OGDEN — As his final Mass as a priest in active diocesan ministry drew to a close, Father Patrick Elliott acknowledged that those present at Holy Family Catholic Church were there for the liturgy, not to celebrate his retirement.
“We have to remember what’s important,” he said.
Nevertheless, many of those at the July 30 Mass had in fact come to wish him farewell. Among them were Elder Kyle McKay of The Church of Jesus Christ of Latter-day Saints’ Area Seventy, Fifth Quorum and his wife, Jennifer. LDS Bishop Mike King also attended; he and his wife, Bonnie, are assigned to interfaith relations through The Church of Jesus Christ of Latter-day Saints’ Utah Weber Public Affairs.
The Kings have known Fr. Elliott for a number of years, Bishop King said. “Pat … has been such a wonderful friend over the years, and we’ve done some wonderful service projects together.”
Fr. Elliott “has that innate ability to look past lines that get drawn in the sand and recognize that we’re children of a loving god. Together we’ve been able to work on things that are important, things like humanitarian issues,” Bishop King said, adding that the priest has also explained doctrinal differences “so that we can do things like serve people that need help and not let a religious barrier get in the way.”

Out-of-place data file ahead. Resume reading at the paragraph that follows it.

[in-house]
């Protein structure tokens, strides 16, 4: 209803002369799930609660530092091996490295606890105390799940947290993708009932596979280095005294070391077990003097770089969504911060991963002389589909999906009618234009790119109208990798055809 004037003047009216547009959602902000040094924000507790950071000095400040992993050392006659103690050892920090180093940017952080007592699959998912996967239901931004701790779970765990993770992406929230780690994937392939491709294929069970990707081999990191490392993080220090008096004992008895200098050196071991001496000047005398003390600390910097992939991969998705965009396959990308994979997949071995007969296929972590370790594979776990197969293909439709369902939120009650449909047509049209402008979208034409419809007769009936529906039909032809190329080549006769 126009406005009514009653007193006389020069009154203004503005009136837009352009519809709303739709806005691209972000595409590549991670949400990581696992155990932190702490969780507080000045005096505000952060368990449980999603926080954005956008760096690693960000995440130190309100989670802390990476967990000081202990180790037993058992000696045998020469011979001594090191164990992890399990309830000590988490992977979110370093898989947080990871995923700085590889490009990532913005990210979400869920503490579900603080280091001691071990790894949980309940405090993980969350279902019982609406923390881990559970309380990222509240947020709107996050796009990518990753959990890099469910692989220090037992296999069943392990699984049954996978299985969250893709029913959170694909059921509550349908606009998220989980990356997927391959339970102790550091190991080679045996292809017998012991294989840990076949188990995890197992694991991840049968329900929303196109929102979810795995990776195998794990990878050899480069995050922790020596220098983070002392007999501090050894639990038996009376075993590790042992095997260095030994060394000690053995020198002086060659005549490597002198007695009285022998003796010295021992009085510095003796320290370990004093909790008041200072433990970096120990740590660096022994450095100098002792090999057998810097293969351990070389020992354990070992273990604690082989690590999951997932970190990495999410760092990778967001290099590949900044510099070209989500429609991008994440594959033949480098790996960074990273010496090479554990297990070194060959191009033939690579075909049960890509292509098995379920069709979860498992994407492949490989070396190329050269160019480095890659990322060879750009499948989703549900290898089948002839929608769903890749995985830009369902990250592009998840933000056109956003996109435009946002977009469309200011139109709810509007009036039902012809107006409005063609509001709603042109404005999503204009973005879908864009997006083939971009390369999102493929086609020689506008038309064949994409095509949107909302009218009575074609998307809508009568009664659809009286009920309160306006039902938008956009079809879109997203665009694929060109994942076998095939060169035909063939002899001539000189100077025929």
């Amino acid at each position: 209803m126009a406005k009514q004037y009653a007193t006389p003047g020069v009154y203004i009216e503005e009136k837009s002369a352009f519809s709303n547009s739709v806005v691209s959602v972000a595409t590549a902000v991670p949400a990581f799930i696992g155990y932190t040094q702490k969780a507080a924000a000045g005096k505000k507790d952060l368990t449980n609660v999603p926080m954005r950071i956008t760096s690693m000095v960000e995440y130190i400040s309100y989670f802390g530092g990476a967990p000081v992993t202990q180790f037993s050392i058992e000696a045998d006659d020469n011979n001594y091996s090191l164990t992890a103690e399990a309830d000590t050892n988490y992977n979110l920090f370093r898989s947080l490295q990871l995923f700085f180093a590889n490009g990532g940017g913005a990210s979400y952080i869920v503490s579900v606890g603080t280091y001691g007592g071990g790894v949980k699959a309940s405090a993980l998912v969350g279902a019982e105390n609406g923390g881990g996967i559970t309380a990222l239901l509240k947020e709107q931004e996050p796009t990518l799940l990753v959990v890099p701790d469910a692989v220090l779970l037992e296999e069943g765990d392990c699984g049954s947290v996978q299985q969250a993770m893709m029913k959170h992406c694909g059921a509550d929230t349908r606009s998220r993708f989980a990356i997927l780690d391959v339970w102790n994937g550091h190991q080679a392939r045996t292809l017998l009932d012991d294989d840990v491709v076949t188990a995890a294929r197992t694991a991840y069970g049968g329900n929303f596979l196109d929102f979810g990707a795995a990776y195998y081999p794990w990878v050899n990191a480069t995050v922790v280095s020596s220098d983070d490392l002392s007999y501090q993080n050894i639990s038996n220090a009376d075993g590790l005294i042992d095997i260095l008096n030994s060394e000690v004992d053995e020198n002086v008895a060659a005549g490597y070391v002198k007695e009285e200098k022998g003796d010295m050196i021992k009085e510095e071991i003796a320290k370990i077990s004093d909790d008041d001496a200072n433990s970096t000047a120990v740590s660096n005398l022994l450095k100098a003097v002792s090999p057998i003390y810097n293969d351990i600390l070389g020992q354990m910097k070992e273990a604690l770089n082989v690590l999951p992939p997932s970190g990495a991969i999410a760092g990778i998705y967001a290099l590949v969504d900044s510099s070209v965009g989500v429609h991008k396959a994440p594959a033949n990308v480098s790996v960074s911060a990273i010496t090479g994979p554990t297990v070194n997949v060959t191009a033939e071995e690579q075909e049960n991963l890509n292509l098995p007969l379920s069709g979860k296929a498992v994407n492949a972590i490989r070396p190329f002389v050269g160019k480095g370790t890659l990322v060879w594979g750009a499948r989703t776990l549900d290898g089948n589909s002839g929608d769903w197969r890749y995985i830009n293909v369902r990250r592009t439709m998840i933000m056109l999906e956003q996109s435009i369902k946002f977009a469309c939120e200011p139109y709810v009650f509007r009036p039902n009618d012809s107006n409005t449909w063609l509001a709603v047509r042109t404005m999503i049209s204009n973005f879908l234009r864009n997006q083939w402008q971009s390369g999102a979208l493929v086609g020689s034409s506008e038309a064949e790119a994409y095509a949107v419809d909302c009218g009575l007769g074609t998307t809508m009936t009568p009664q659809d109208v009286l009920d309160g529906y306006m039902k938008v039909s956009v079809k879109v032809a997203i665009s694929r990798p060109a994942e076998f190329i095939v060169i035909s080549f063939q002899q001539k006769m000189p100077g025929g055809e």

Sharon Bernard, Fr. Elliott’s sister, traveled from Colorado to attend the Mass. “His journey, like all of ours, has been a struggle, up and down, but I know that this is where God brought him,” she said.
Parishioners also have appreciated Fr. Elliott’s ministry. For example, for the first year that he was at the parish there was no music ministry, so he helped Anna Kubich’s two children, who played the violin, with their music, she said.
“He’s always been there for me, wherever I needed help,” Zoran Sadar said. “I don’t know what I’m going to do when he leaves.”
Fr. Elliott was sent to Holy Family Parish in 2005 to build a new church, “and in my estimation he built one of the prettiest churches in the diocese,” said Dave Donahoe, who is active in many of the parish’s ministries. “It’s wonderful that his legacy is here, and he’ll always be remembered when we’re here because he’s the one that put this church together and put this parish together. We’ll miss him greatly.”
Within six months of his arrival, Fr. Elliott also asked that a Knights of Columbus council be established at the parish, and now almost a quarter of the parish’s men belong to the council, Donahoe said.
At the end of the July 30 Mass, the choir sang “Gaelic Blessing” by John Rutter as a tribute to Fr. Elliott. “It seemed the right thing at the right time,” said the parish’s organist and music director, Myron Patterson. He said Fr. Elliott has been supportive of the music ministry, and in cultivating good quality mu-sic “He’s enabled us financially to do the things we’ve done,” Patterson said.
In retirement, Fr. Elliott plans to live in Salt Lake City, help his fellow clergy “and let my dog, Marcie, take me on longer walks,” he said.